powered by AFI
The second of four films Fred MacMurray made with Carole Lombard between 1935 and 1937, The Princess Comes Across (1936) was supposed to have re-teamed Lombard with George Raft, her co-star in two dance-themed pictures, Bolero (1934) and Rumba (1935). Raft, who developed a reputation over the years for refusing films that could have done wonders for his career (including The Maltese Falcon, 1941, and Casablanca, 1942), walked out on the production because he objected to the studio assigning Ted Tetzlaff as cinematographer. Tetzlaff had shot Rumba, along with a few earlier Lombard films (and several after this one), and apparently Raft was upset that she came off looking better than he did in their earlier partnership. Despite his strong stand on this project, Raft ended up being photographed by Tetzlaff on two later movies, Johnny Allegro (1949) and A Dangerous Profession (1949), but by that point in his career, Raft's bad decisions and lackluster projects had taken much of the air out of his star ego.
With Raft gone, Paramount decided to reunite Lombard with her co-star in the hit screwball comedy Hands Across the Table (1935). She and MacMurray proved a likable pair and would work together two more times, in Swing High, Swing Low (1937) and True Confession (1937).
Raft's rift with Tetzlaff wasn't the only thing that held up production on The Princess Comes Across. A January 1936 item in the Hollywood Reporter noted the start date of the picture was pushed back to later in the month to allow for additional dialogue to be written. (The screenplay had four credited and two uncredited writers, as well as a story adapter.) During that time, the project changed directors from Harold Young to William K. Howard. Once the problem with Raft was settled, it was mid-February before work began. A little over a month later, Howard refused to continue shooting unless Dick Blumenthal, assistant to producer Arthur Hornblow, Jr., left the set. An angry Hornblow summoned Howard to his office; when the director failed to appear, Hornblow issued official notice that production would cease until Howard obeyed. Executive producer William LeBaron rescinded Hornblow's order and shooting resumed, but a meeting of Paramount executives was reportedly called to discuss efforts by the Screen Directors' Guild to secure the right of its members to film their pictures without front office interference.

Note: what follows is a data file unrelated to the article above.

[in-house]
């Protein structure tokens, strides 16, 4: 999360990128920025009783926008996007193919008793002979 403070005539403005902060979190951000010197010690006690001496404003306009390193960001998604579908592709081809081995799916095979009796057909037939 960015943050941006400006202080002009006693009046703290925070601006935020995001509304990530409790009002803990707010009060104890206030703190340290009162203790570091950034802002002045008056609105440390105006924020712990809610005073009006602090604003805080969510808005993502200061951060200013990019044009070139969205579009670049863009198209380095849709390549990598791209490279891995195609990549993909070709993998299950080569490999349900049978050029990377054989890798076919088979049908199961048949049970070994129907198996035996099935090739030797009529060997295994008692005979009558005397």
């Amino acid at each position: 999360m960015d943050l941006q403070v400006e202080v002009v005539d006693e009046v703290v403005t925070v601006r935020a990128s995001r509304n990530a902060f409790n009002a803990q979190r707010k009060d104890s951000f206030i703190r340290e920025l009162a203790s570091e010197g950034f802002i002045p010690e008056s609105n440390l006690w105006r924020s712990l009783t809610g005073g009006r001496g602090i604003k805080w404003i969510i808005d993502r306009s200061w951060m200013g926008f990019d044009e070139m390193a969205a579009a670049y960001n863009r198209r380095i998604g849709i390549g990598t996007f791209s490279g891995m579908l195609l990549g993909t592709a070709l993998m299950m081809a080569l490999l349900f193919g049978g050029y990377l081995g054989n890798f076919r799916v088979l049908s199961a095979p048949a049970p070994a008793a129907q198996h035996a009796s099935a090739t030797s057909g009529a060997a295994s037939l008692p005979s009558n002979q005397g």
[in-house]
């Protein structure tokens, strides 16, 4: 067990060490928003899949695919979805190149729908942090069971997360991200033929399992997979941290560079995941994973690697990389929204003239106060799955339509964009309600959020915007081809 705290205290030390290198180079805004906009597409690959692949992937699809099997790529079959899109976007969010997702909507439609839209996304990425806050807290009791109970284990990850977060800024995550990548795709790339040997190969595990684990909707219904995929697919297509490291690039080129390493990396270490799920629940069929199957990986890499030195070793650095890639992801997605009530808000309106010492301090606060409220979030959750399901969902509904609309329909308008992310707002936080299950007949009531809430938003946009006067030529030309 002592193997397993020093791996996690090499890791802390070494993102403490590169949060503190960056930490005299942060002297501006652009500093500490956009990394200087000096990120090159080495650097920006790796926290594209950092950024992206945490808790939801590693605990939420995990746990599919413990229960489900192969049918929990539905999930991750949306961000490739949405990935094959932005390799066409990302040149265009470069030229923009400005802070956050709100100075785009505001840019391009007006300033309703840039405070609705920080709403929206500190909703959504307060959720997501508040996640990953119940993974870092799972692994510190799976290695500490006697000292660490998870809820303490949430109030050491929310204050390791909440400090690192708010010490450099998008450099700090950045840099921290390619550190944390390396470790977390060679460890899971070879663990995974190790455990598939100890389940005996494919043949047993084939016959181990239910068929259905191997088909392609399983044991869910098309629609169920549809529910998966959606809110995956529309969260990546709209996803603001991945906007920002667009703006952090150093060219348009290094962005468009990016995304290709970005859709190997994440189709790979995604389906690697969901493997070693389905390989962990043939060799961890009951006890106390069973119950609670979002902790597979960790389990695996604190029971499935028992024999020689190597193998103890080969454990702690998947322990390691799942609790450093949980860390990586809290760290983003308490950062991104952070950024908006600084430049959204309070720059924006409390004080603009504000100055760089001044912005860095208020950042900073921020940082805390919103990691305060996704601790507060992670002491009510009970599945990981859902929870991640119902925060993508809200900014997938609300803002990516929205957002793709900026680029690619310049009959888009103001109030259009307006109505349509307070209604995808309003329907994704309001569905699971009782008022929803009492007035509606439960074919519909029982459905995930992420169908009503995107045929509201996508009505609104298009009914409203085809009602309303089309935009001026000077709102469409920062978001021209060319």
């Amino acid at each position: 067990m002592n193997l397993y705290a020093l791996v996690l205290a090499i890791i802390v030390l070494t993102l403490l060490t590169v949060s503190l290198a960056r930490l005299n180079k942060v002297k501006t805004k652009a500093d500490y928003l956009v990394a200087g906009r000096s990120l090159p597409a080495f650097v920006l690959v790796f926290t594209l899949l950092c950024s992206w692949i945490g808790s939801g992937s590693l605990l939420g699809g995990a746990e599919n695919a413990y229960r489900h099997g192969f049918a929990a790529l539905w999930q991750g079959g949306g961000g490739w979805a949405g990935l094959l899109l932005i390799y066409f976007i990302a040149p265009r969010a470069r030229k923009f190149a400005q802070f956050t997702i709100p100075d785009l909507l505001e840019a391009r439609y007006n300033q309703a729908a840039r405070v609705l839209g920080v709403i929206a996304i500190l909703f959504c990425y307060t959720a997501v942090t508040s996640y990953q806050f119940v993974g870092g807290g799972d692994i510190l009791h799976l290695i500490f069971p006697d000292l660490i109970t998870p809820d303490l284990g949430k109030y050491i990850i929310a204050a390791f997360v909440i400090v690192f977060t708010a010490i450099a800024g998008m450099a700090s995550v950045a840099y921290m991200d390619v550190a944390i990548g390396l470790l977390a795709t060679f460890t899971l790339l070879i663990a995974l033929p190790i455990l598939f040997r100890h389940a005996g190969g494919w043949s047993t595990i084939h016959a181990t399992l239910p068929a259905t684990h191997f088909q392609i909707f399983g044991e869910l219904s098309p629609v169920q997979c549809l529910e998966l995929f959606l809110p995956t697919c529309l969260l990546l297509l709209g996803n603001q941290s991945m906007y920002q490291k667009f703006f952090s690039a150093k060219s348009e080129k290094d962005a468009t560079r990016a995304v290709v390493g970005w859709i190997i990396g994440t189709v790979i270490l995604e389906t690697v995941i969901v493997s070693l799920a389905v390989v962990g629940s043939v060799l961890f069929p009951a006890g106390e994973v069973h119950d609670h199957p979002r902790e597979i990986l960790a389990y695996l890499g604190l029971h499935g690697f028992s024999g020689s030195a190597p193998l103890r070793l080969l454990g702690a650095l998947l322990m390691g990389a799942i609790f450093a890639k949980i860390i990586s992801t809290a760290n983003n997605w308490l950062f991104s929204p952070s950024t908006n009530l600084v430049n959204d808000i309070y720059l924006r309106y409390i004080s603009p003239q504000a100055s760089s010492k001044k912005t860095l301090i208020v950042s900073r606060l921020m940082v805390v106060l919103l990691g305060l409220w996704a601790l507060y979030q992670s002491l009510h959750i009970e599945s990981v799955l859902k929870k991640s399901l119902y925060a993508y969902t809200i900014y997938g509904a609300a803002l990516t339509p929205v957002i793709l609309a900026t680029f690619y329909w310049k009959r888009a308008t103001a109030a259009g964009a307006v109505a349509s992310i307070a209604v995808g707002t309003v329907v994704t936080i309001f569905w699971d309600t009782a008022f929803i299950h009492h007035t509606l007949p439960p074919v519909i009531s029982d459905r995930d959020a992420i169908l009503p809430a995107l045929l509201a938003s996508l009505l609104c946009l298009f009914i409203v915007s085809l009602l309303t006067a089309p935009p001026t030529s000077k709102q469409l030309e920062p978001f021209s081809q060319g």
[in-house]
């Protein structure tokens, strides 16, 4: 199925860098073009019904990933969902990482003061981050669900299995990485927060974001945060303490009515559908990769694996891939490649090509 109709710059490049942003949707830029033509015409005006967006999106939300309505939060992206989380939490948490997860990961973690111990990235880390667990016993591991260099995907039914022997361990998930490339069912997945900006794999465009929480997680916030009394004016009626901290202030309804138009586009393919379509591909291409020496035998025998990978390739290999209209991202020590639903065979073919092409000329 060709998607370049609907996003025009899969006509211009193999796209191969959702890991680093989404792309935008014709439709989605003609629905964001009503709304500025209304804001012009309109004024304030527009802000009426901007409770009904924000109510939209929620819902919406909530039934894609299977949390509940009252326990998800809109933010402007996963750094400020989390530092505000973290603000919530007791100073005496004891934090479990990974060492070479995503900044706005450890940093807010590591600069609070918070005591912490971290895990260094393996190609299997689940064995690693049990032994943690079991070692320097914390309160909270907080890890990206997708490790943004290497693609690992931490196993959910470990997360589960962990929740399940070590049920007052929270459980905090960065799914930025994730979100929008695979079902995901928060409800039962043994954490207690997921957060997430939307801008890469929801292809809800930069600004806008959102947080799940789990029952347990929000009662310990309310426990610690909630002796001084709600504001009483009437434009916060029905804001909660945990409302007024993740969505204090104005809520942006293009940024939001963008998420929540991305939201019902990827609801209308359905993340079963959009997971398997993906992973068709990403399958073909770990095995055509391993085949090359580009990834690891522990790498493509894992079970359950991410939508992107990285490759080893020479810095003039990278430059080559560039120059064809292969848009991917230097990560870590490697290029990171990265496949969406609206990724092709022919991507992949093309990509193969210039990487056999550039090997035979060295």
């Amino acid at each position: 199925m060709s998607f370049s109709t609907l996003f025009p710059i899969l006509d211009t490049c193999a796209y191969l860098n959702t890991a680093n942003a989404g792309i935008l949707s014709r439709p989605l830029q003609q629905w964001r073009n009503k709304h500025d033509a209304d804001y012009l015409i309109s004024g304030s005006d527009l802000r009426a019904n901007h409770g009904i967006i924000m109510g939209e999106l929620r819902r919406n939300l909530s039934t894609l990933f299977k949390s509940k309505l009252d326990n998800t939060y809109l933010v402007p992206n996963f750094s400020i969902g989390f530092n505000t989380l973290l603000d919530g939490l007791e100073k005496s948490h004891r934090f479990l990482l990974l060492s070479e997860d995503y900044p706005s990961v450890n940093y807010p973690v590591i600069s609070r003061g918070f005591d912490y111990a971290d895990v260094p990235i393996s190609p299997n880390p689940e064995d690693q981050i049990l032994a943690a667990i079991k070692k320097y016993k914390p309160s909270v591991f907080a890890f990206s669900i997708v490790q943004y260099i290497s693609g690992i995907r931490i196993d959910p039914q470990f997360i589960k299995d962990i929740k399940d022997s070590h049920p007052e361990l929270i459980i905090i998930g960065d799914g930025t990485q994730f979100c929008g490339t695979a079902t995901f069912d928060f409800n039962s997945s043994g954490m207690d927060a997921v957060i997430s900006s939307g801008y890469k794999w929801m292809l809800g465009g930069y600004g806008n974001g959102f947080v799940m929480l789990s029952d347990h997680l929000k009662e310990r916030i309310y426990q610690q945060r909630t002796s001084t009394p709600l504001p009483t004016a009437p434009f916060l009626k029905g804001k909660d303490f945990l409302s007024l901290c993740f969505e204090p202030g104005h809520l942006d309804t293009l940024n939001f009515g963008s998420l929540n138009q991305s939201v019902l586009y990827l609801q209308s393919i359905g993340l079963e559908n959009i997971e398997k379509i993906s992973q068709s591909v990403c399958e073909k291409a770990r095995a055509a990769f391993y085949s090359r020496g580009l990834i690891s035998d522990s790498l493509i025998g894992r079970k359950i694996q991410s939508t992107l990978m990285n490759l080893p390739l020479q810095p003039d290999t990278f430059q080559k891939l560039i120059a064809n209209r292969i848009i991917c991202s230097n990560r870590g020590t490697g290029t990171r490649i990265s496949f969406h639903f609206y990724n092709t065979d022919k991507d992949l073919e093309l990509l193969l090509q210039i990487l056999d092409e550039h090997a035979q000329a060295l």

Frank S. Nugent pretty much trashed The Princess Comes Across in his New York Times review of June 4, 1936, calling it a "mild-to-boresome comedy," but audiences disagreed, and the picture holds up rather well today. Lombard plays a Brooklyn girl who poses as a Swedish princess on board a transatlantic liner in order to win a Hollywood contract. MacMurray is musician King Mantell, whom she meets, falls for, and joins forces with in order to untangle a shipboard murder mystery. MacMurray would play another musician opposite Lombard in Swing High, Swing Low, although in the later film his instrument is the far sexier saxophone. Here, he plays concertina (akin to the accordion), and he even gets to sing a song, "My Concertina." The working title of the film, by the way, was simply "Concertina."
Lombard had a field day playing a woman pretending to be somebody she's not, an angle used frequently in screwball comedies, most notably in her superb hit Nothing Sacred (1937). She occasionally lapses into her character's real identity, Brooklyn-born wannabe Wanda Nash, but spends most of the picture masquerading as Princess Olga, giving her the chance to do a delicious take-off on Hollywood's most famous Swedish import, Greta Garbo. Lombard enjoyed making the picture, not least because it allowed her to mimic a famous star, something she began doing as a stage-struck child back in her native Fort Wayne, Indiana.
MacMurray later reprised his role in a December 1938 one-hour version of The Princess Comes Across on the Lux Radio Theater. Lombard's role was played by Madeleine Carroll.
Producer: Arthur Hornblow, Jr.
Director: William K. Howard
Screenplay: Frank Butler, Walter DeLeon, Don Hartman, Francis Martin, Philip MacDonald (story), based on the novel by Louis Lucien Rogger
Cinematography: Ted Tetzlaff
Art Direction: Hans Dreier, Ernst Fegte
Music: Phil Boutelje, Jack Scholl
Film Editing: Paul Weatherwax
Cast: Carole Lombard (Wanda Nash), Fred MacMurray (Joe Mantell), Douglass Dumbrille (Inspector Lorel), Alison Skipworth (Lady Gertrude Allwyn), William Frawley (Benton), George Barbier (Captain Nicholls), Porter Hall (Robert M. Darcy).
by Rob Nixon